Flowering Spurge

Euphorbia corollata


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Photograph taken near the Fish Hatchery In Pisgah NF in late June '99.

Spurge Family (Euphorbiaceae)

Spurge leaves are thick and oblong, generally in a whorled pattern, though scattered nearer to the ground. It has a milky sap. Grows 1-3 feet tall.

May to September

Seems to prefer rich moist woods and meadows, even some swampy areas. Also likes that disturbed soil, so there's a good chance of finding it by a roadside.

Its internal milky sap that can cause dermititus or blistering if contacted by the sensitive or too frequently. It's related to other milkweeds.

The books i read about it say that the flowers in the center aren't really flowers. One book reads: "What appear to be flowers are actually greenish-yellow involucral glands subtended by white petal-like appendages." Well now! Wouldn't we all like to be subtended by white petal-like appendages! I guess a spurge by any other name...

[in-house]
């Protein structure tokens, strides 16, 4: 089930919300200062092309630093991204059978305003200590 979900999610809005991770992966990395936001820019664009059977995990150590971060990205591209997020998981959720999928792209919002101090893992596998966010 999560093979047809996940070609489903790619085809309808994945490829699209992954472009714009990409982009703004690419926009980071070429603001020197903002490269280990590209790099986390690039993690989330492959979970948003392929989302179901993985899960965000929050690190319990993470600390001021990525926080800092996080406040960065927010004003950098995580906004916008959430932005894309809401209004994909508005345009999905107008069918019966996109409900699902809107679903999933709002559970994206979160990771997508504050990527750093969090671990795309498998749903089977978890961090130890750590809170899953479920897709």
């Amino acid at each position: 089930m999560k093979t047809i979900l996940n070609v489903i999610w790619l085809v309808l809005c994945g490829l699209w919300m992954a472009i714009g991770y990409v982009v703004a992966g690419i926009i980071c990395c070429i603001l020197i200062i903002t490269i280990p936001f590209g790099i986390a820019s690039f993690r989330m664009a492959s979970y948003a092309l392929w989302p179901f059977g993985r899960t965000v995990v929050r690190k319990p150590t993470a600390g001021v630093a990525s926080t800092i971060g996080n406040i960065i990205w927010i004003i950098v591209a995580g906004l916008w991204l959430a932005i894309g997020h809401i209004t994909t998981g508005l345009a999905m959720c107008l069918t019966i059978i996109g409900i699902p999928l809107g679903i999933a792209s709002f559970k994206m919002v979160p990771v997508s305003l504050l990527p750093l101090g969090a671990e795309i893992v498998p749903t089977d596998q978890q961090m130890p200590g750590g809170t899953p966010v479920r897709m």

I used to think the name 'spurge' came from, or was similar to 'scourge'. As if this cute little plant, because of it's milky vascularity and weedy prevalance was unwanted. But i learn that the name comes from the same source as (ex)purge, probably because this plant's roots, in small steeped doses has been used as a strong laxative.

Other uses indians seemed to have for this plant are a root tea for pinworms and rheumatism. I guess because it causes blisters and thus 'draws up' the blood, a poultice from the root was also used on snakebites.


My observations about this plant can be found at:


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